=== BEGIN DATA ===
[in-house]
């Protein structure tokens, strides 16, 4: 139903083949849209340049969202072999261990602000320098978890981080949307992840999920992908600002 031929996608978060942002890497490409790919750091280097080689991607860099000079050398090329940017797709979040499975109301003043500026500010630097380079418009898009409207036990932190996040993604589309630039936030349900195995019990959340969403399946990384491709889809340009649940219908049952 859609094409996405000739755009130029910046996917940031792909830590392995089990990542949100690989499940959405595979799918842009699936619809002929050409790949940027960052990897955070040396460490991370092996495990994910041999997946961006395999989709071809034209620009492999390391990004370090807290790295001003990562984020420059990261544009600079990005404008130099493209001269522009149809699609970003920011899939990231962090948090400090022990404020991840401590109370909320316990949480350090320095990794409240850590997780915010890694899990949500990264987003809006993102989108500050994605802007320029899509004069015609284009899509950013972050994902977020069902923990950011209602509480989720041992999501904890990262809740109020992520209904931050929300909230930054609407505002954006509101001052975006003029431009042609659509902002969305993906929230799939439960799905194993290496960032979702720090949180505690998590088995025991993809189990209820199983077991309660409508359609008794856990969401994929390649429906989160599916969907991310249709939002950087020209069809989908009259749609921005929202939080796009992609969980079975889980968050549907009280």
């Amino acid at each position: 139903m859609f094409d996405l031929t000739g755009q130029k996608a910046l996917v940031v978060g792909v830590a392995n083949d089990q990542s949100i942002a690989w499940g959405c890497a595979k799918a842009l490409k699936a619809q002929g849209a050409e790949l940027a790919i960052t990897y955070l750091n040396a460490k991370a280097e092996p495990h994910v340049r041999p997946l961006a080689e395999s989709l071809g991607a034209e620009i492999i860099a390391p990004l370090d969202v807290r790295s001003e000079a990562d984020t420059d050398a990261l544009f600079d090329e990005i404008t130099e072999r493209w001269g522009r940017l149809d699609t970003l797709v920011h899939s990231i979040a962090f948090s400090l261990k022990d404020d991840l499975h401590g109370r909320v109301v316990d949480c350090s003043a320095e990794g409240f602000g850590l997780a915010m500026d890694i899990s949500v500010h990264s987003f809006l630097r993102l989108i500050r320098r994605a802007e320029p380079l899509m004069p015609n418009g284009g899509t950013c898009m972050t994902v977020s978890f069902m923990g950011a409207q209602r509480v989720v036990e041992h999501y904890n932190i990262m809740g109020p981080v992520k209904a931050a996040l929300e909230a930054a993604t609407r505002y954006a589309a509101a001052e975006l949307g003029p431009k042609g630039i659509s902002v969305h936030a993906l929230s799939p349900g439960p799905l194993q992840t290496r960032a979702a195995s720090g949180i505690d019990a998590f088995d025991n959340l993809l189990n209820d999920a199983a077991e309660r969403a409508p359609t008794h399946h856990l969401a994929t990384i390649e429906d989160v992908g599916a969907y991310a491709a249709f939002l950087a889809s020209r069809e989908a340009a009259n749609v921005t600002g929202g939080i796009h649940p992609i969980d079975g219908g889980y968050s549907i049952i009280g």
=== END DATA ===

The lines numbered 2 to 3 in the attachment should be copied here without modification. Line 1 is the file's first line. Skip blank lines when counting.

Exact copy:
């Protein structure tokens, strides 16, 4: 139903083949849209340049969202072999261990602000320098978890981080949307992840999920992908600002 031929996608978060942002890497490409790919750091280097080689991607860099000079050398090329940017797709979040499975109301003043500026500010630097380079418009898009409207036990932190996040993604589309630039936030349900195995019990959340969403399946990384491709889809340009649940219908049952 859609094409996405000739755009130029910046996917940031792909830590392995089990990542949100690989499940959405595979799918842009699936619809002929050409790949940027960052990897955070040396460490991370092996495990994910041999997946961006395999989709071809034209620009492999390391990004370090807290790295001003990562984020420059990261544009600079990005404008130099493209001269522009149809699609970003920011899939990231962090948090400090022990404020991840401590109370909320316990949480350090320095990794409240850590997780915010890694899990949500990264987003809006993102989108500050994605802007320029899509004069015609284009899509950013972050994902977020069902923990950011209602509480989720041992999501904890990262809740109020992520209904931050929300909230930054609407505002954006509101001052975006003029431009042609659509902002969305993906929230799939439960799905194993290496960032979702720090949180505690998590088995025991993809189990209820199983077991309660409508359609008794856990969401994929390649429906989160599916969907991310249709939002950087020209069809989908009259749609921005929202939080796009992609969980079975889980968050549907009280």
């Amino acid at each position: 139903m859609f094409d996405l031929t000739g755009q130029k996608a910046l996917v940031v978060g792909v830590a392995n083949d089990q990542s949100i942002a690989w499940g959405c890497a595979k799918a842009l490409k699936a619809q002929g849209a050409e790949l940027a790919i960052t990897y955070l750091n040396a460490k991370a280097e092996p495990h994910v340049r041999p997946l961006a080689e395999s989709l071809g991607a034209e620009i492999i860099a390391p990004l370090d969202v807290r790295s001003e000079a990562d984020t420059d050398a990261l544009f600079d090329e990005i404008t130099e072999r493209w001269g522009r940017l149809d699609t970003l797709v920011h899939s990231i979040a962090f948090s400090l261990k022990d404020d991840l499975h401590g109370r909320v109301v316990d949480c350090s003043a320095e990794g409240f602000g850590l997780a915010m500026d890694i899990s949500v500010h990264s987003f809006l630097r993102l989108i500050r320098r994605a802007e320029p380079l899509m004069p015609n418009g284009g899509t950013c898009m972050t994902v977020s978890f069902m923990g950011a409207q209602r509480v989720v036990e041992h999501y904890n932190i990262m809740g109020p981080v992520k209904a931050a996040l929300e909230a930054a993604t609407r505002y954006a589309a509101a001052e975006l949307g003029p431009k042609g630039i659509s902002v969305h936030a993906l929230s799939p349900g439960p799905l194993q992840t290496r960032a979702a195995s720090g949180i505690d019990a998590f088995d025991n959340l993809l189990n209820d999920a199983a077991e309660r969403a409508p359609t008794h399946h856990l969401a994929t990384i390649e429906d989160v992908g599916a969907y991310a491709a249709f939002l950087a889809s020209r069809e989908a340009a009259n749609v921005t600002g929202g939080i796009h649940p992609i969980d079975g219908g889980y968050s549907i049952i009280g």